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Letters to a Young Manager

Three Things, #120
LTYM > Communication

Dear Adam,
You asked about good interview questions to ask for IT positions. There are a number of infamous examples, like the Microsoft riddles [1] and Google brain-teasers [2]. These focus on problem solving skills and the ability to imagine all the angles.

For IT Manager positions the focus is more on people skills, which I wrote you about in other letters. It seems the more senior the IT position, the less technical the important questions. Perhaps the most important of these is about the ability to fill the "Chief Translator" role, being able to describe the technical issues in business terms and the business issues in technical terms.

The hardest thing for technical people to learn is how to find the bottom line [3]. You can't be an effective IT manager if you're not good at this.

Rather than about good interview questions, here is a lesson in good interview answers: I once served on a search committee for a nonprofit board of directors. One of the candidates did something with grace and agility that has stayed with me. He applied the "rule of three". For each question we asked, he answered with three summary points, then elaborated on each a bit, and recapped the three at the end. It was a great technique and he got the job. He showed good "bottom-lining" skills that are so important when speaking with senior managers who don't need or want all the details.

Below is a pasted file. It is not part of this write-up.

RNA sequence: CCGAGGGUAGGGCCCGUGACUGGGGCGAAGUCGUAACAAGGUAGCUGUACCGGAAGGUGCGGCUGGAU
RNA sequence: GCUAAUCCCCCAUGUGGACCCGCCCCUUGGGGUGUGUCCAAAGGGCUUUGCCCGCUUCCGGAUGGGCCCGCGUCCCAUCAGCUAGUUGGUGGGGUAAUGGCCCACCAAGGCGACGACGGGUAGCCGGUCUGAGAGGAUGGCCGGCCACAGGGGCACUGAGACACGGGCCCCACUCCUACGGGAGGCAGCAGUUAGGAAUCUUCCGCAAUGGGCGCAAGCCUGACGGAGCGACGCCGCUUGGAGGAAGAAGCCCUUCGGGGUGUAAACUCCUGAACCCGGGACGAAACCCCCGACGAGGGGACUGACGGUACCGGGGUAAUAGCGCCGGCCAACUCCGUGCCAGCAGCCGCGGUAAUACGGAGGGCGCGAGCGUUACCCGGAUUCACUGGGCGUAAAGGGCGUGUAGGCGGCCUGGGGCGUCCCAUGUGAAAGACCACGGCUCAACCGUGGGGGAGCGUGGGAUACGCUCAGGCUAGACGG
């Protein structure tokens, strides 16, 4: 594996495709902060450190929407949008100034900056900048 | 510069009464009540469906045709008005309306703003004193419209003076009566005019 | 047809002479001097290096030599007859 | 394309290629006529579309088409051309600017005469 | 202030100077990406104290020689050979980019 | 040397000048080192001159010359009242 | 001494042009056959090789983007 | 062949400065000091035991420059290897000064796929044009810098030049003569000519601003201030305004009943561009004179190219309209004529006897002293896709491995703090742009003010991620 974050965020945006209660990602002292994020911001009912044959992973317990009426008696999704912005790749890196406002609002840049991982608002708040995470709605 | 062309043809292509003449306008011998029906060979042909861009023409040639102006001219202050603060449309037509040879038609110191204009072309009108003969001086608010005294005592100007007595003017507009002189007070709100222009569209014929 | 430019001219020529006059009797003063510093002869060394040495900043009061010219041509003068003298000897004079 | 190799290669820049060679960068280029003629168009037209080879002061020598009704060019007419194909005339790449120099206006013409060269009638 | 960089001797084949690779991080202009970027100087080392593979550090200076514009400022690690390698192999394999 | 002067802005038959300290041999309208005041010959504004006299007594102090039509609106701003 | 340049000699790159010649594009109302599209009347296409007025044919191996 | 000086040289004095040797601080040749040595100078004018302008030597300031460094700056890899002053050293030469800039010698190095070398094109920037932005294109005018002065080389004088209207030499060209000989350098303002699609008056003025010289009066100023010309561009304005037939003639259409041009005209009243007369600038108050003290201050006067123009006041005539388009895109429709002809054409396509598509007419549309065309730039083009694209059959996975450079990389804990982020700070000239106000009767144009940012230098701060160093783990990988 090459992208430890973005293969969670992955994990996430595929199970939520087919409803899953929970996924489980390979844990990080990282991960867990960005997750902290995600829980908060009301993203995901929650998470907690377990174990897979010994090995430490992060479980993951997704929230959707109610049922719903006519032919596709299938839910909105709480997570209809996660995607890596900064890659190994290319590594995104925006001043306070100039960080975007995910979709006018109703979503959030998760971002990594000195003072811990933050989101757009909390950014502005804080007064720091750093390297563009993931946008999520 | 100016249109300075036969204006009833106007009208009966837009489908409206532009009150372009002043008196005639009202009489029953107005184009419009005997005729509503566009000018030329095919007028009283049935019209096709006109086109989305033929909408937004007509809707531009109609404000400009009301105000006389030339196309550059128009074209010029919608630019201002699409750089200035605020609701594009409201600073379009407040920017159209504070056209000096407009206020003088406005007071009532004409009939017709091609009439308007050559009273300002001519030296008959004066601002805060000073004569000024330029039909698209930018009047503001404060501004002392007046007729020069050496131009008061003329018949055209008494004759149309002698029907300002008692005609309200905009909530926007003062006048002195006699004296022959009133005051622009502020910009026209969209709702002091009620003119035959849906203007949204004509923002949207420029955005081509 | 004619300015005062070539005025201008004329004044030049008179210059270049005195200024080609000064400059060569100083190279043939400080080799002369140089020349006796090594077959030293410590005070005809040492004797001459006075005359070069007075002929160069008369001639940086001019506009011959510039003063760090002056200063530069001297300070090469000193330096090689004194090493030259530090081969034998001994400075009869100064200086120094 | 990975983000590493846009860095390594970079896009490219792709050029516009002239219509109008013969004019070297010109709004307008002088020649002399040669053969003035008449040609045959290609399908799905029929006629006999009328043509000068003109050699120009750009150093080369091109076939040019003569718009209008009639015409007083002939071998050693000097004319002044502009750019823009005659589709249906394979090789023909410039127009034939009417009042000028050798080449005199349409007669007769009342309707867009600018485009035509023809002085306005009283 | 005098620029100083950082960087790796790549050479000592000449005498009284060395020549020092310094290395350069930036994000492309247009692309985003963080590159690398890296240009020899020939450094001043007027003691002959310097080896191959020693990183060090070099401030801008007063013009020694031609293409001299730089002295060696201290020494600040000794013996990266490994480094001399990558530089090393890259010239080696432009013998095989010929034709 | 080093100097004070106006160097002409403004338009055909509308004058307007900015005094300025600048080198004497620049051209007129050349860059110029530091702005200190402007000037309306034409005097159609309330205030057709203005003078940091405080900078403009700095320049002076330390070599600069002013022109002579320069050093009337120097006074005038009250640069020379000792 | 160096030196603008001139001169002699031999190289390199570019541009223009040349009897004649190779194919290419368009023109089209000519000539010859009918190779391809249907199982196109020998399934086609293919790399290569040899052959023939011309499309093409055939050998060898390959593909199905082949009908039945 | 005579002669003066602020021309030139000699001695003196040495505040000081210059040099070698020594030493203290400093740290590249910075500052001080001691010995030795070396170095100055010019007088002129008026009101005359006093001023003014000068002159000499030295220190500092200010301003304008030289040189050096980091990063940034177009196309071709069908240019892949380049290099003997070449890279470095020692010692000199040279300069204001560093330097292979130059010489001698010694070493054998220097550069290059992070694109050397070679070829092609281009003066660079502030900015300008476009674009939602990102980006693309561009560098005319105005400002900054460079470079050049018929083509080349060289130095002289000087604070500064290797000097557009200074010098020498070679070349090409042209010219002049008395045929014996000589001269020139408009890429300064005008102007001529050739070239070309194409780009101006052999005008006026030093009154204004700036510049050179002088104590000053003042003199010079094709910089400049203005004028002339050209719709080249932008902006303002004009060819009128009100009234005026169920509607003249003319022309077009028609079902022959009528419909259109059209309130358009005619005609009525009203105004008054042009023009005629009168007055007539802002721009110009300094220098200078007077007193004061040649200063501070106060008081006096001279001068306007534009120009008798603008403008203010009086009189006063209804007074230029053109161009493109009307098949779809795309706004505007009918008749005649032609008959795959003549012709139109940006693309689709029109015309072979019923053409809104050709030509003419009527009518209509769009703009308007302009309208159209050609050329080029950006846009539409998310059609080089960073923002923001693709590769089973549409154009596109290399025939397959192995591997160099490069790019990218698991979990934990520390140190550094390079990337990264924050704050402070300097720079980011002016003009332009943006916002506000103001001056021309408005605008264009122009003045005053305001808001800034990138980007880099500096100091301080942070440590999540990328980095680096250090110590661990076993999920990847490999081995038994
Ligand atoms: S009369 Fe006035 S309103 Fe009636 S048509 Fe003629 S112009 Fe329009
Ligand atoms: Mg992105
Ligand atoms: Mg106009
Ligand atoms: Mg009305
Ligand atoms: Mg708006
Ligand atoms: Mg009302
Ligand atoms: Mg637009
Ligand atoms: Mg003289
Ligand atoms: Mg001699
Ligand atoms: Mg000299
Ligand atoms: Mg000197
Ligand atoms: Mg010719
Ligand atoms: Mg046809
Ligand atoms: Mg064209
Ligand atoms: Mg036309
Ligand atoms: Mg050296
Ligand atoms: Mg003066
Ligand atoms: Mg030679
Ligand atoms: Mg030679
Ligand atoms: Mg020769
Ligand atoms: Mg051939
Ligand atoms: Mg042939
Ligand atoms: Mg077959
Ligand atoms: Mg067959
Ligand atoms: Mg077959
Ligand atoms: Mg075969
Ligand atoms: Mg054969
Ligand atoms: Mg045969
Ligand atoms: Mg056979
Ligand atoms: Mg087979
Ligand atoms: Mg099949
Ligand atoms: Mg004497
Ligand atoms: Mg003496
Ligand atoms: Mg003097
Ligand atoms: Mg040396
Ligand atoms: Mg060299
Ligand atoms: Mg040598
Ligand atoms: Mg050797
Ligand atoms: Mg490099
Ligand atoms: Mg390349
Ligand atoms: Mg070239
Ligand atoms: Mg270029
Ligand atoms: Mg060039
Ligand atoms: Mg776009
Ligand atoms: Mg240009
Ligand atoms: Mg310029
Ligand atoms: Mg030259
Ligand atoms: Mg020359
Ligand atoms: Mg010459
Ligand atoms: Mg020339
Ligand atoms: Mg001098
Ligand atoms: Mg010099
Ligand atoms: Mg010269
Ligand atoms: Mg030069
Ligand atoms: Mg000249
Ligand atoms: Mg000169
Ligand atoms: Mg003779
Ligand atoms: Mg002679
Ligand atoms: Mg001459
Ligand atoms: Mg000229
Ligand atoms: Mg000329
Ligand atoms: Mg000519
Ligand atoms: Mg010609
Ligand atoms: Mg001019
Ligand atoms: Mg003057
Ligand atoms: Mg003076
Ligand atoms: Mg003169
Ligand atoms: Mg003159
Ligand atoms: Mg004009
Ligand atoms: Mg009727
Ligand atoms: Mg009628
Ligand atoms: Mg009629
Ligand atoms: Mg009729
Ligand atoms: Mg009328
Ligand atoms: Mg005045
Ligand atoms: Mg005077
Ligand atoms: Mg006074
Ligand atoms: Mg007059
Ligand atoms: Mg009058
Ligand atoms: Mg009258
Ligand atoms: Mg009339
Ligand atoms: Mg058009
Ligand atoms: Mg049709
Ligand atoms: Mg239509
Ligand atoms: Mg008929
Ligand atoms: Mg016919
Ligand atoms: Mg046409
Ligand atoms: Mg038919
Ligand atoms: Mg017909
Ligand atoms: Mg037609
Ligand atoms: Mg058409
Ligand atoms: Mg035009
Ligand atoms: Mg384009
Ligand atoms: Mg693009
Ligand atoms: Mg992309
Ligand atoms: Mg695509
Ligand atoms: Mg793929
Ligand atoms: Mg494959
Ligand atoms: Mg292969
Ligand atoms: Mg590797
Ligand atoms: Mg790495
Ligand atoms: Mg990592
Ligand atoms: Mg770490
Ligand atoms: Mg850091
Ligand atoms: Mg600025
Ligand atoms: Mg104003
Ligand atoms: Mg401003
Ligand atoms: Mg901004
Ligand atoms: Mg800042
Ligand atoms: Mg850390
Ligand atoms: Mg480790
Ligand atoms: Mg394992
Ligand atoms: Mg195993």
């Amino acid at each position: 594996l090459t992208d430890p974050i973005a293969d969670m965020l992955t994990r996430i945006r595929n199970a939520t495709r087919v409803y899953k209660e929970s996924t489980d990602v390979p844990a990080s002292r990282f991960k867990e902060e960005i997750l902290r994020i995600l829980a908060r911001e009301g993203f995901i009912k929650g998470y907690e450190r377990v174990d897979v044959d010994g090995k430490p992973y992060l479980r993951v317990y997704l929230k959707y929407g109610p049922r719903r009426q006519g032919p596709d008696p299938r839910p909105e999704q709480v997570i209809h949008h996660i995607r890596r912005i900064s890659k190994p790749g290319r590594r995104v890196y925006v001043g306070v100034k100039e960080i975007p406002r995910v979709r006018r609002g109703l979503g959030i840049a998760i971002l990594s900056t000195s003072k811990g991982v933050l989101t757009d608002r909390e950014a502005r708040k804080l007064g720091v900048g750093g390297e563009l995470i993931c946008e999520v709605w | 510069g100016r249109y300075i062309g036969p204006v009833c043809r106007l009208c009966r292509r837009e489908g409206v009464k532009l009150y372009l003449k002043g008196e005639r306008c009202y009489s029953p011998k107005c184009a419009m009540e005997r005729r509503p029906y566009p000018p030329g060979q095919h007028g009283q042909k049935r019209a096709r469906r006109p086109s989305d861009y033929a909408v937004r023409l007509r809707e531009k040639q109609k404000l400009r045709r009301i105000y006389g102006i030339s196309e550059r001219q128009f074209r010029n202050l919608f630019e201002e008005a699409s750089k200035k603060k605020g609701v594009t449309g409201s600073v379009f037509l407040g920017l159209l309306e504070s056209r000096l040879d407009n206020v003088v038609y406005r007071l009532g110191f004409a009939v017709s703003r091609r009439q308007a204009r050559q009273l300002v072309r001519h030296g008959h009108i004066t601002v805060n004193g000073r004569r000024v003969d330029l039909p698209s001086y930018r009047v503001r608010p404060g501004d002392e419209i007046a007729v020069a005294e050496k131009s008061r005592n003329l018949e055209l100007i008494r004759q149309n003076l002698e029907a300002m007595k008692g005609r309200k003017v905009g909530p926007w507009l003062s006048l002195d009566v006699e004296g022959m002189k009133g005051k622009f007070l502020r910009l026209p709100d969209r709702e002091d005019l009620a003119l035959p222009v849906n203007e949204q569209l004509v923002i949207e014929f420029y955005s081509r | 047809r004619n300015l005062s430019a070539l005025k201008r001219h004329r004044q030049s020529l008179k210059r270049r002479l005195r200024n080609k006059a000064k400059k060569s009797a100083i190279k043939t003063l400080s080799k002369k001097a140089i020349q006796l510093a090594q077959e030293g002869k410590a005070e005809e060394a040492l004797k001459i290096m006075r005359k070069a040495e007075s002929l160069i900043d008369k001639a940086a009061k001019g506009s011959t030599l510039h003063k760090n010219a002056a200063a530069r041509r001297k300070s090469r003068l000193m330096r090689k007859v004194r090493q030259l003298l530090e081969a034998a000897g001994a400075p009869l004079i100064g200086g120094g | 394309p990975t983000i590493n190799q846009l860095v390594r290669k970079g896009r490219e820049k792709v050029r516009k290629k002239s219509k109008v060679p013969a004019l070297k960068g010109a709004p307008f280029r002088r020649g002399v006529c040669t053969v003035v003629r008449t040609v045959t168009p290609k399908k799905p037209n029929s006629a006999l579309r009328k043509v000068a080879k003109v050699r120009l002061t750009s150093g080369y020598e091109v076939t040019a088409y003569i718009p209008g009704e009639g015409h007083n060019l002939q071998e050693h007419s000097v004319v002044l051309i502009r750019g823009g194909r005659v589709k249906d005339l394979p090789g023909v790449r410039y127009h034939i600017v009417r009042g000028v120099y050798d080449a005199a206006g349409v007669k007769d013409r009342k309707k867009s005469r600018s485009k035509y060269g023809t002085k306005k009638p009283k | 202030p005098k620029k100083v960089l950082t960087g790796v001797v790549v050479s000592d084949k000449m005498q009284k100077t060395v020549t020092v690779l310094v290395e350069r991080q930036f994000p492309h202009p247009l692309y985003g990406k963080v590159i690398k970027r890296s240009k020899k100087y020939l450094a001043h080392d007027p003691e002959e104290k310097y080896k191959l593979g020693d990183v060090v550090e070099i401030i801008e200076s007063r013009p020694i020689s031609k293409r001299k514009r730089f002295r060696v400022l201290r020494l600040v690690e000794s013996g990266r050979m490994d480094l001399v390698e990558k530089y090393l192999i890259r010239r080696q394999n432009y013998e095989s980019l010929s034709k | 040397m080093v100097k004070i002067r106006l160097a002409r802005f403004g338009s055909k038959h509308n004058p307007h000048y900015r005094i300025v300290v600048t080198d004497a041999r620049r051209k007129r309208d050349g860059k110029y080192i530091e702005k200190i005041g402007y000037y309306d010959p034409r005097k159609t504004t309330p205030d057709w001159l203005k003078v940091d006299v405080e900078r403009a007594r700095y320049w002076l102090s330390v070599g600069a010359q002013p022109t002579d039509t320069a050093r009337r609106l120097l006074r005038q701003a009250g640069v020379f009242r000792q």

By the way, it's also a good approach for presentations and talking strategy.
Best regards,

[1] See
[2] See
[3] See my Blog post


If you can't bottom-line your message, you have no message

Discussion Questions:

1) How would you go about determining the top three things to say?
2) How and why is an interview like a strategy discussion?
3) Venture capitalists talk about hiring the management team rather than the product. Why?

For Further Reading:

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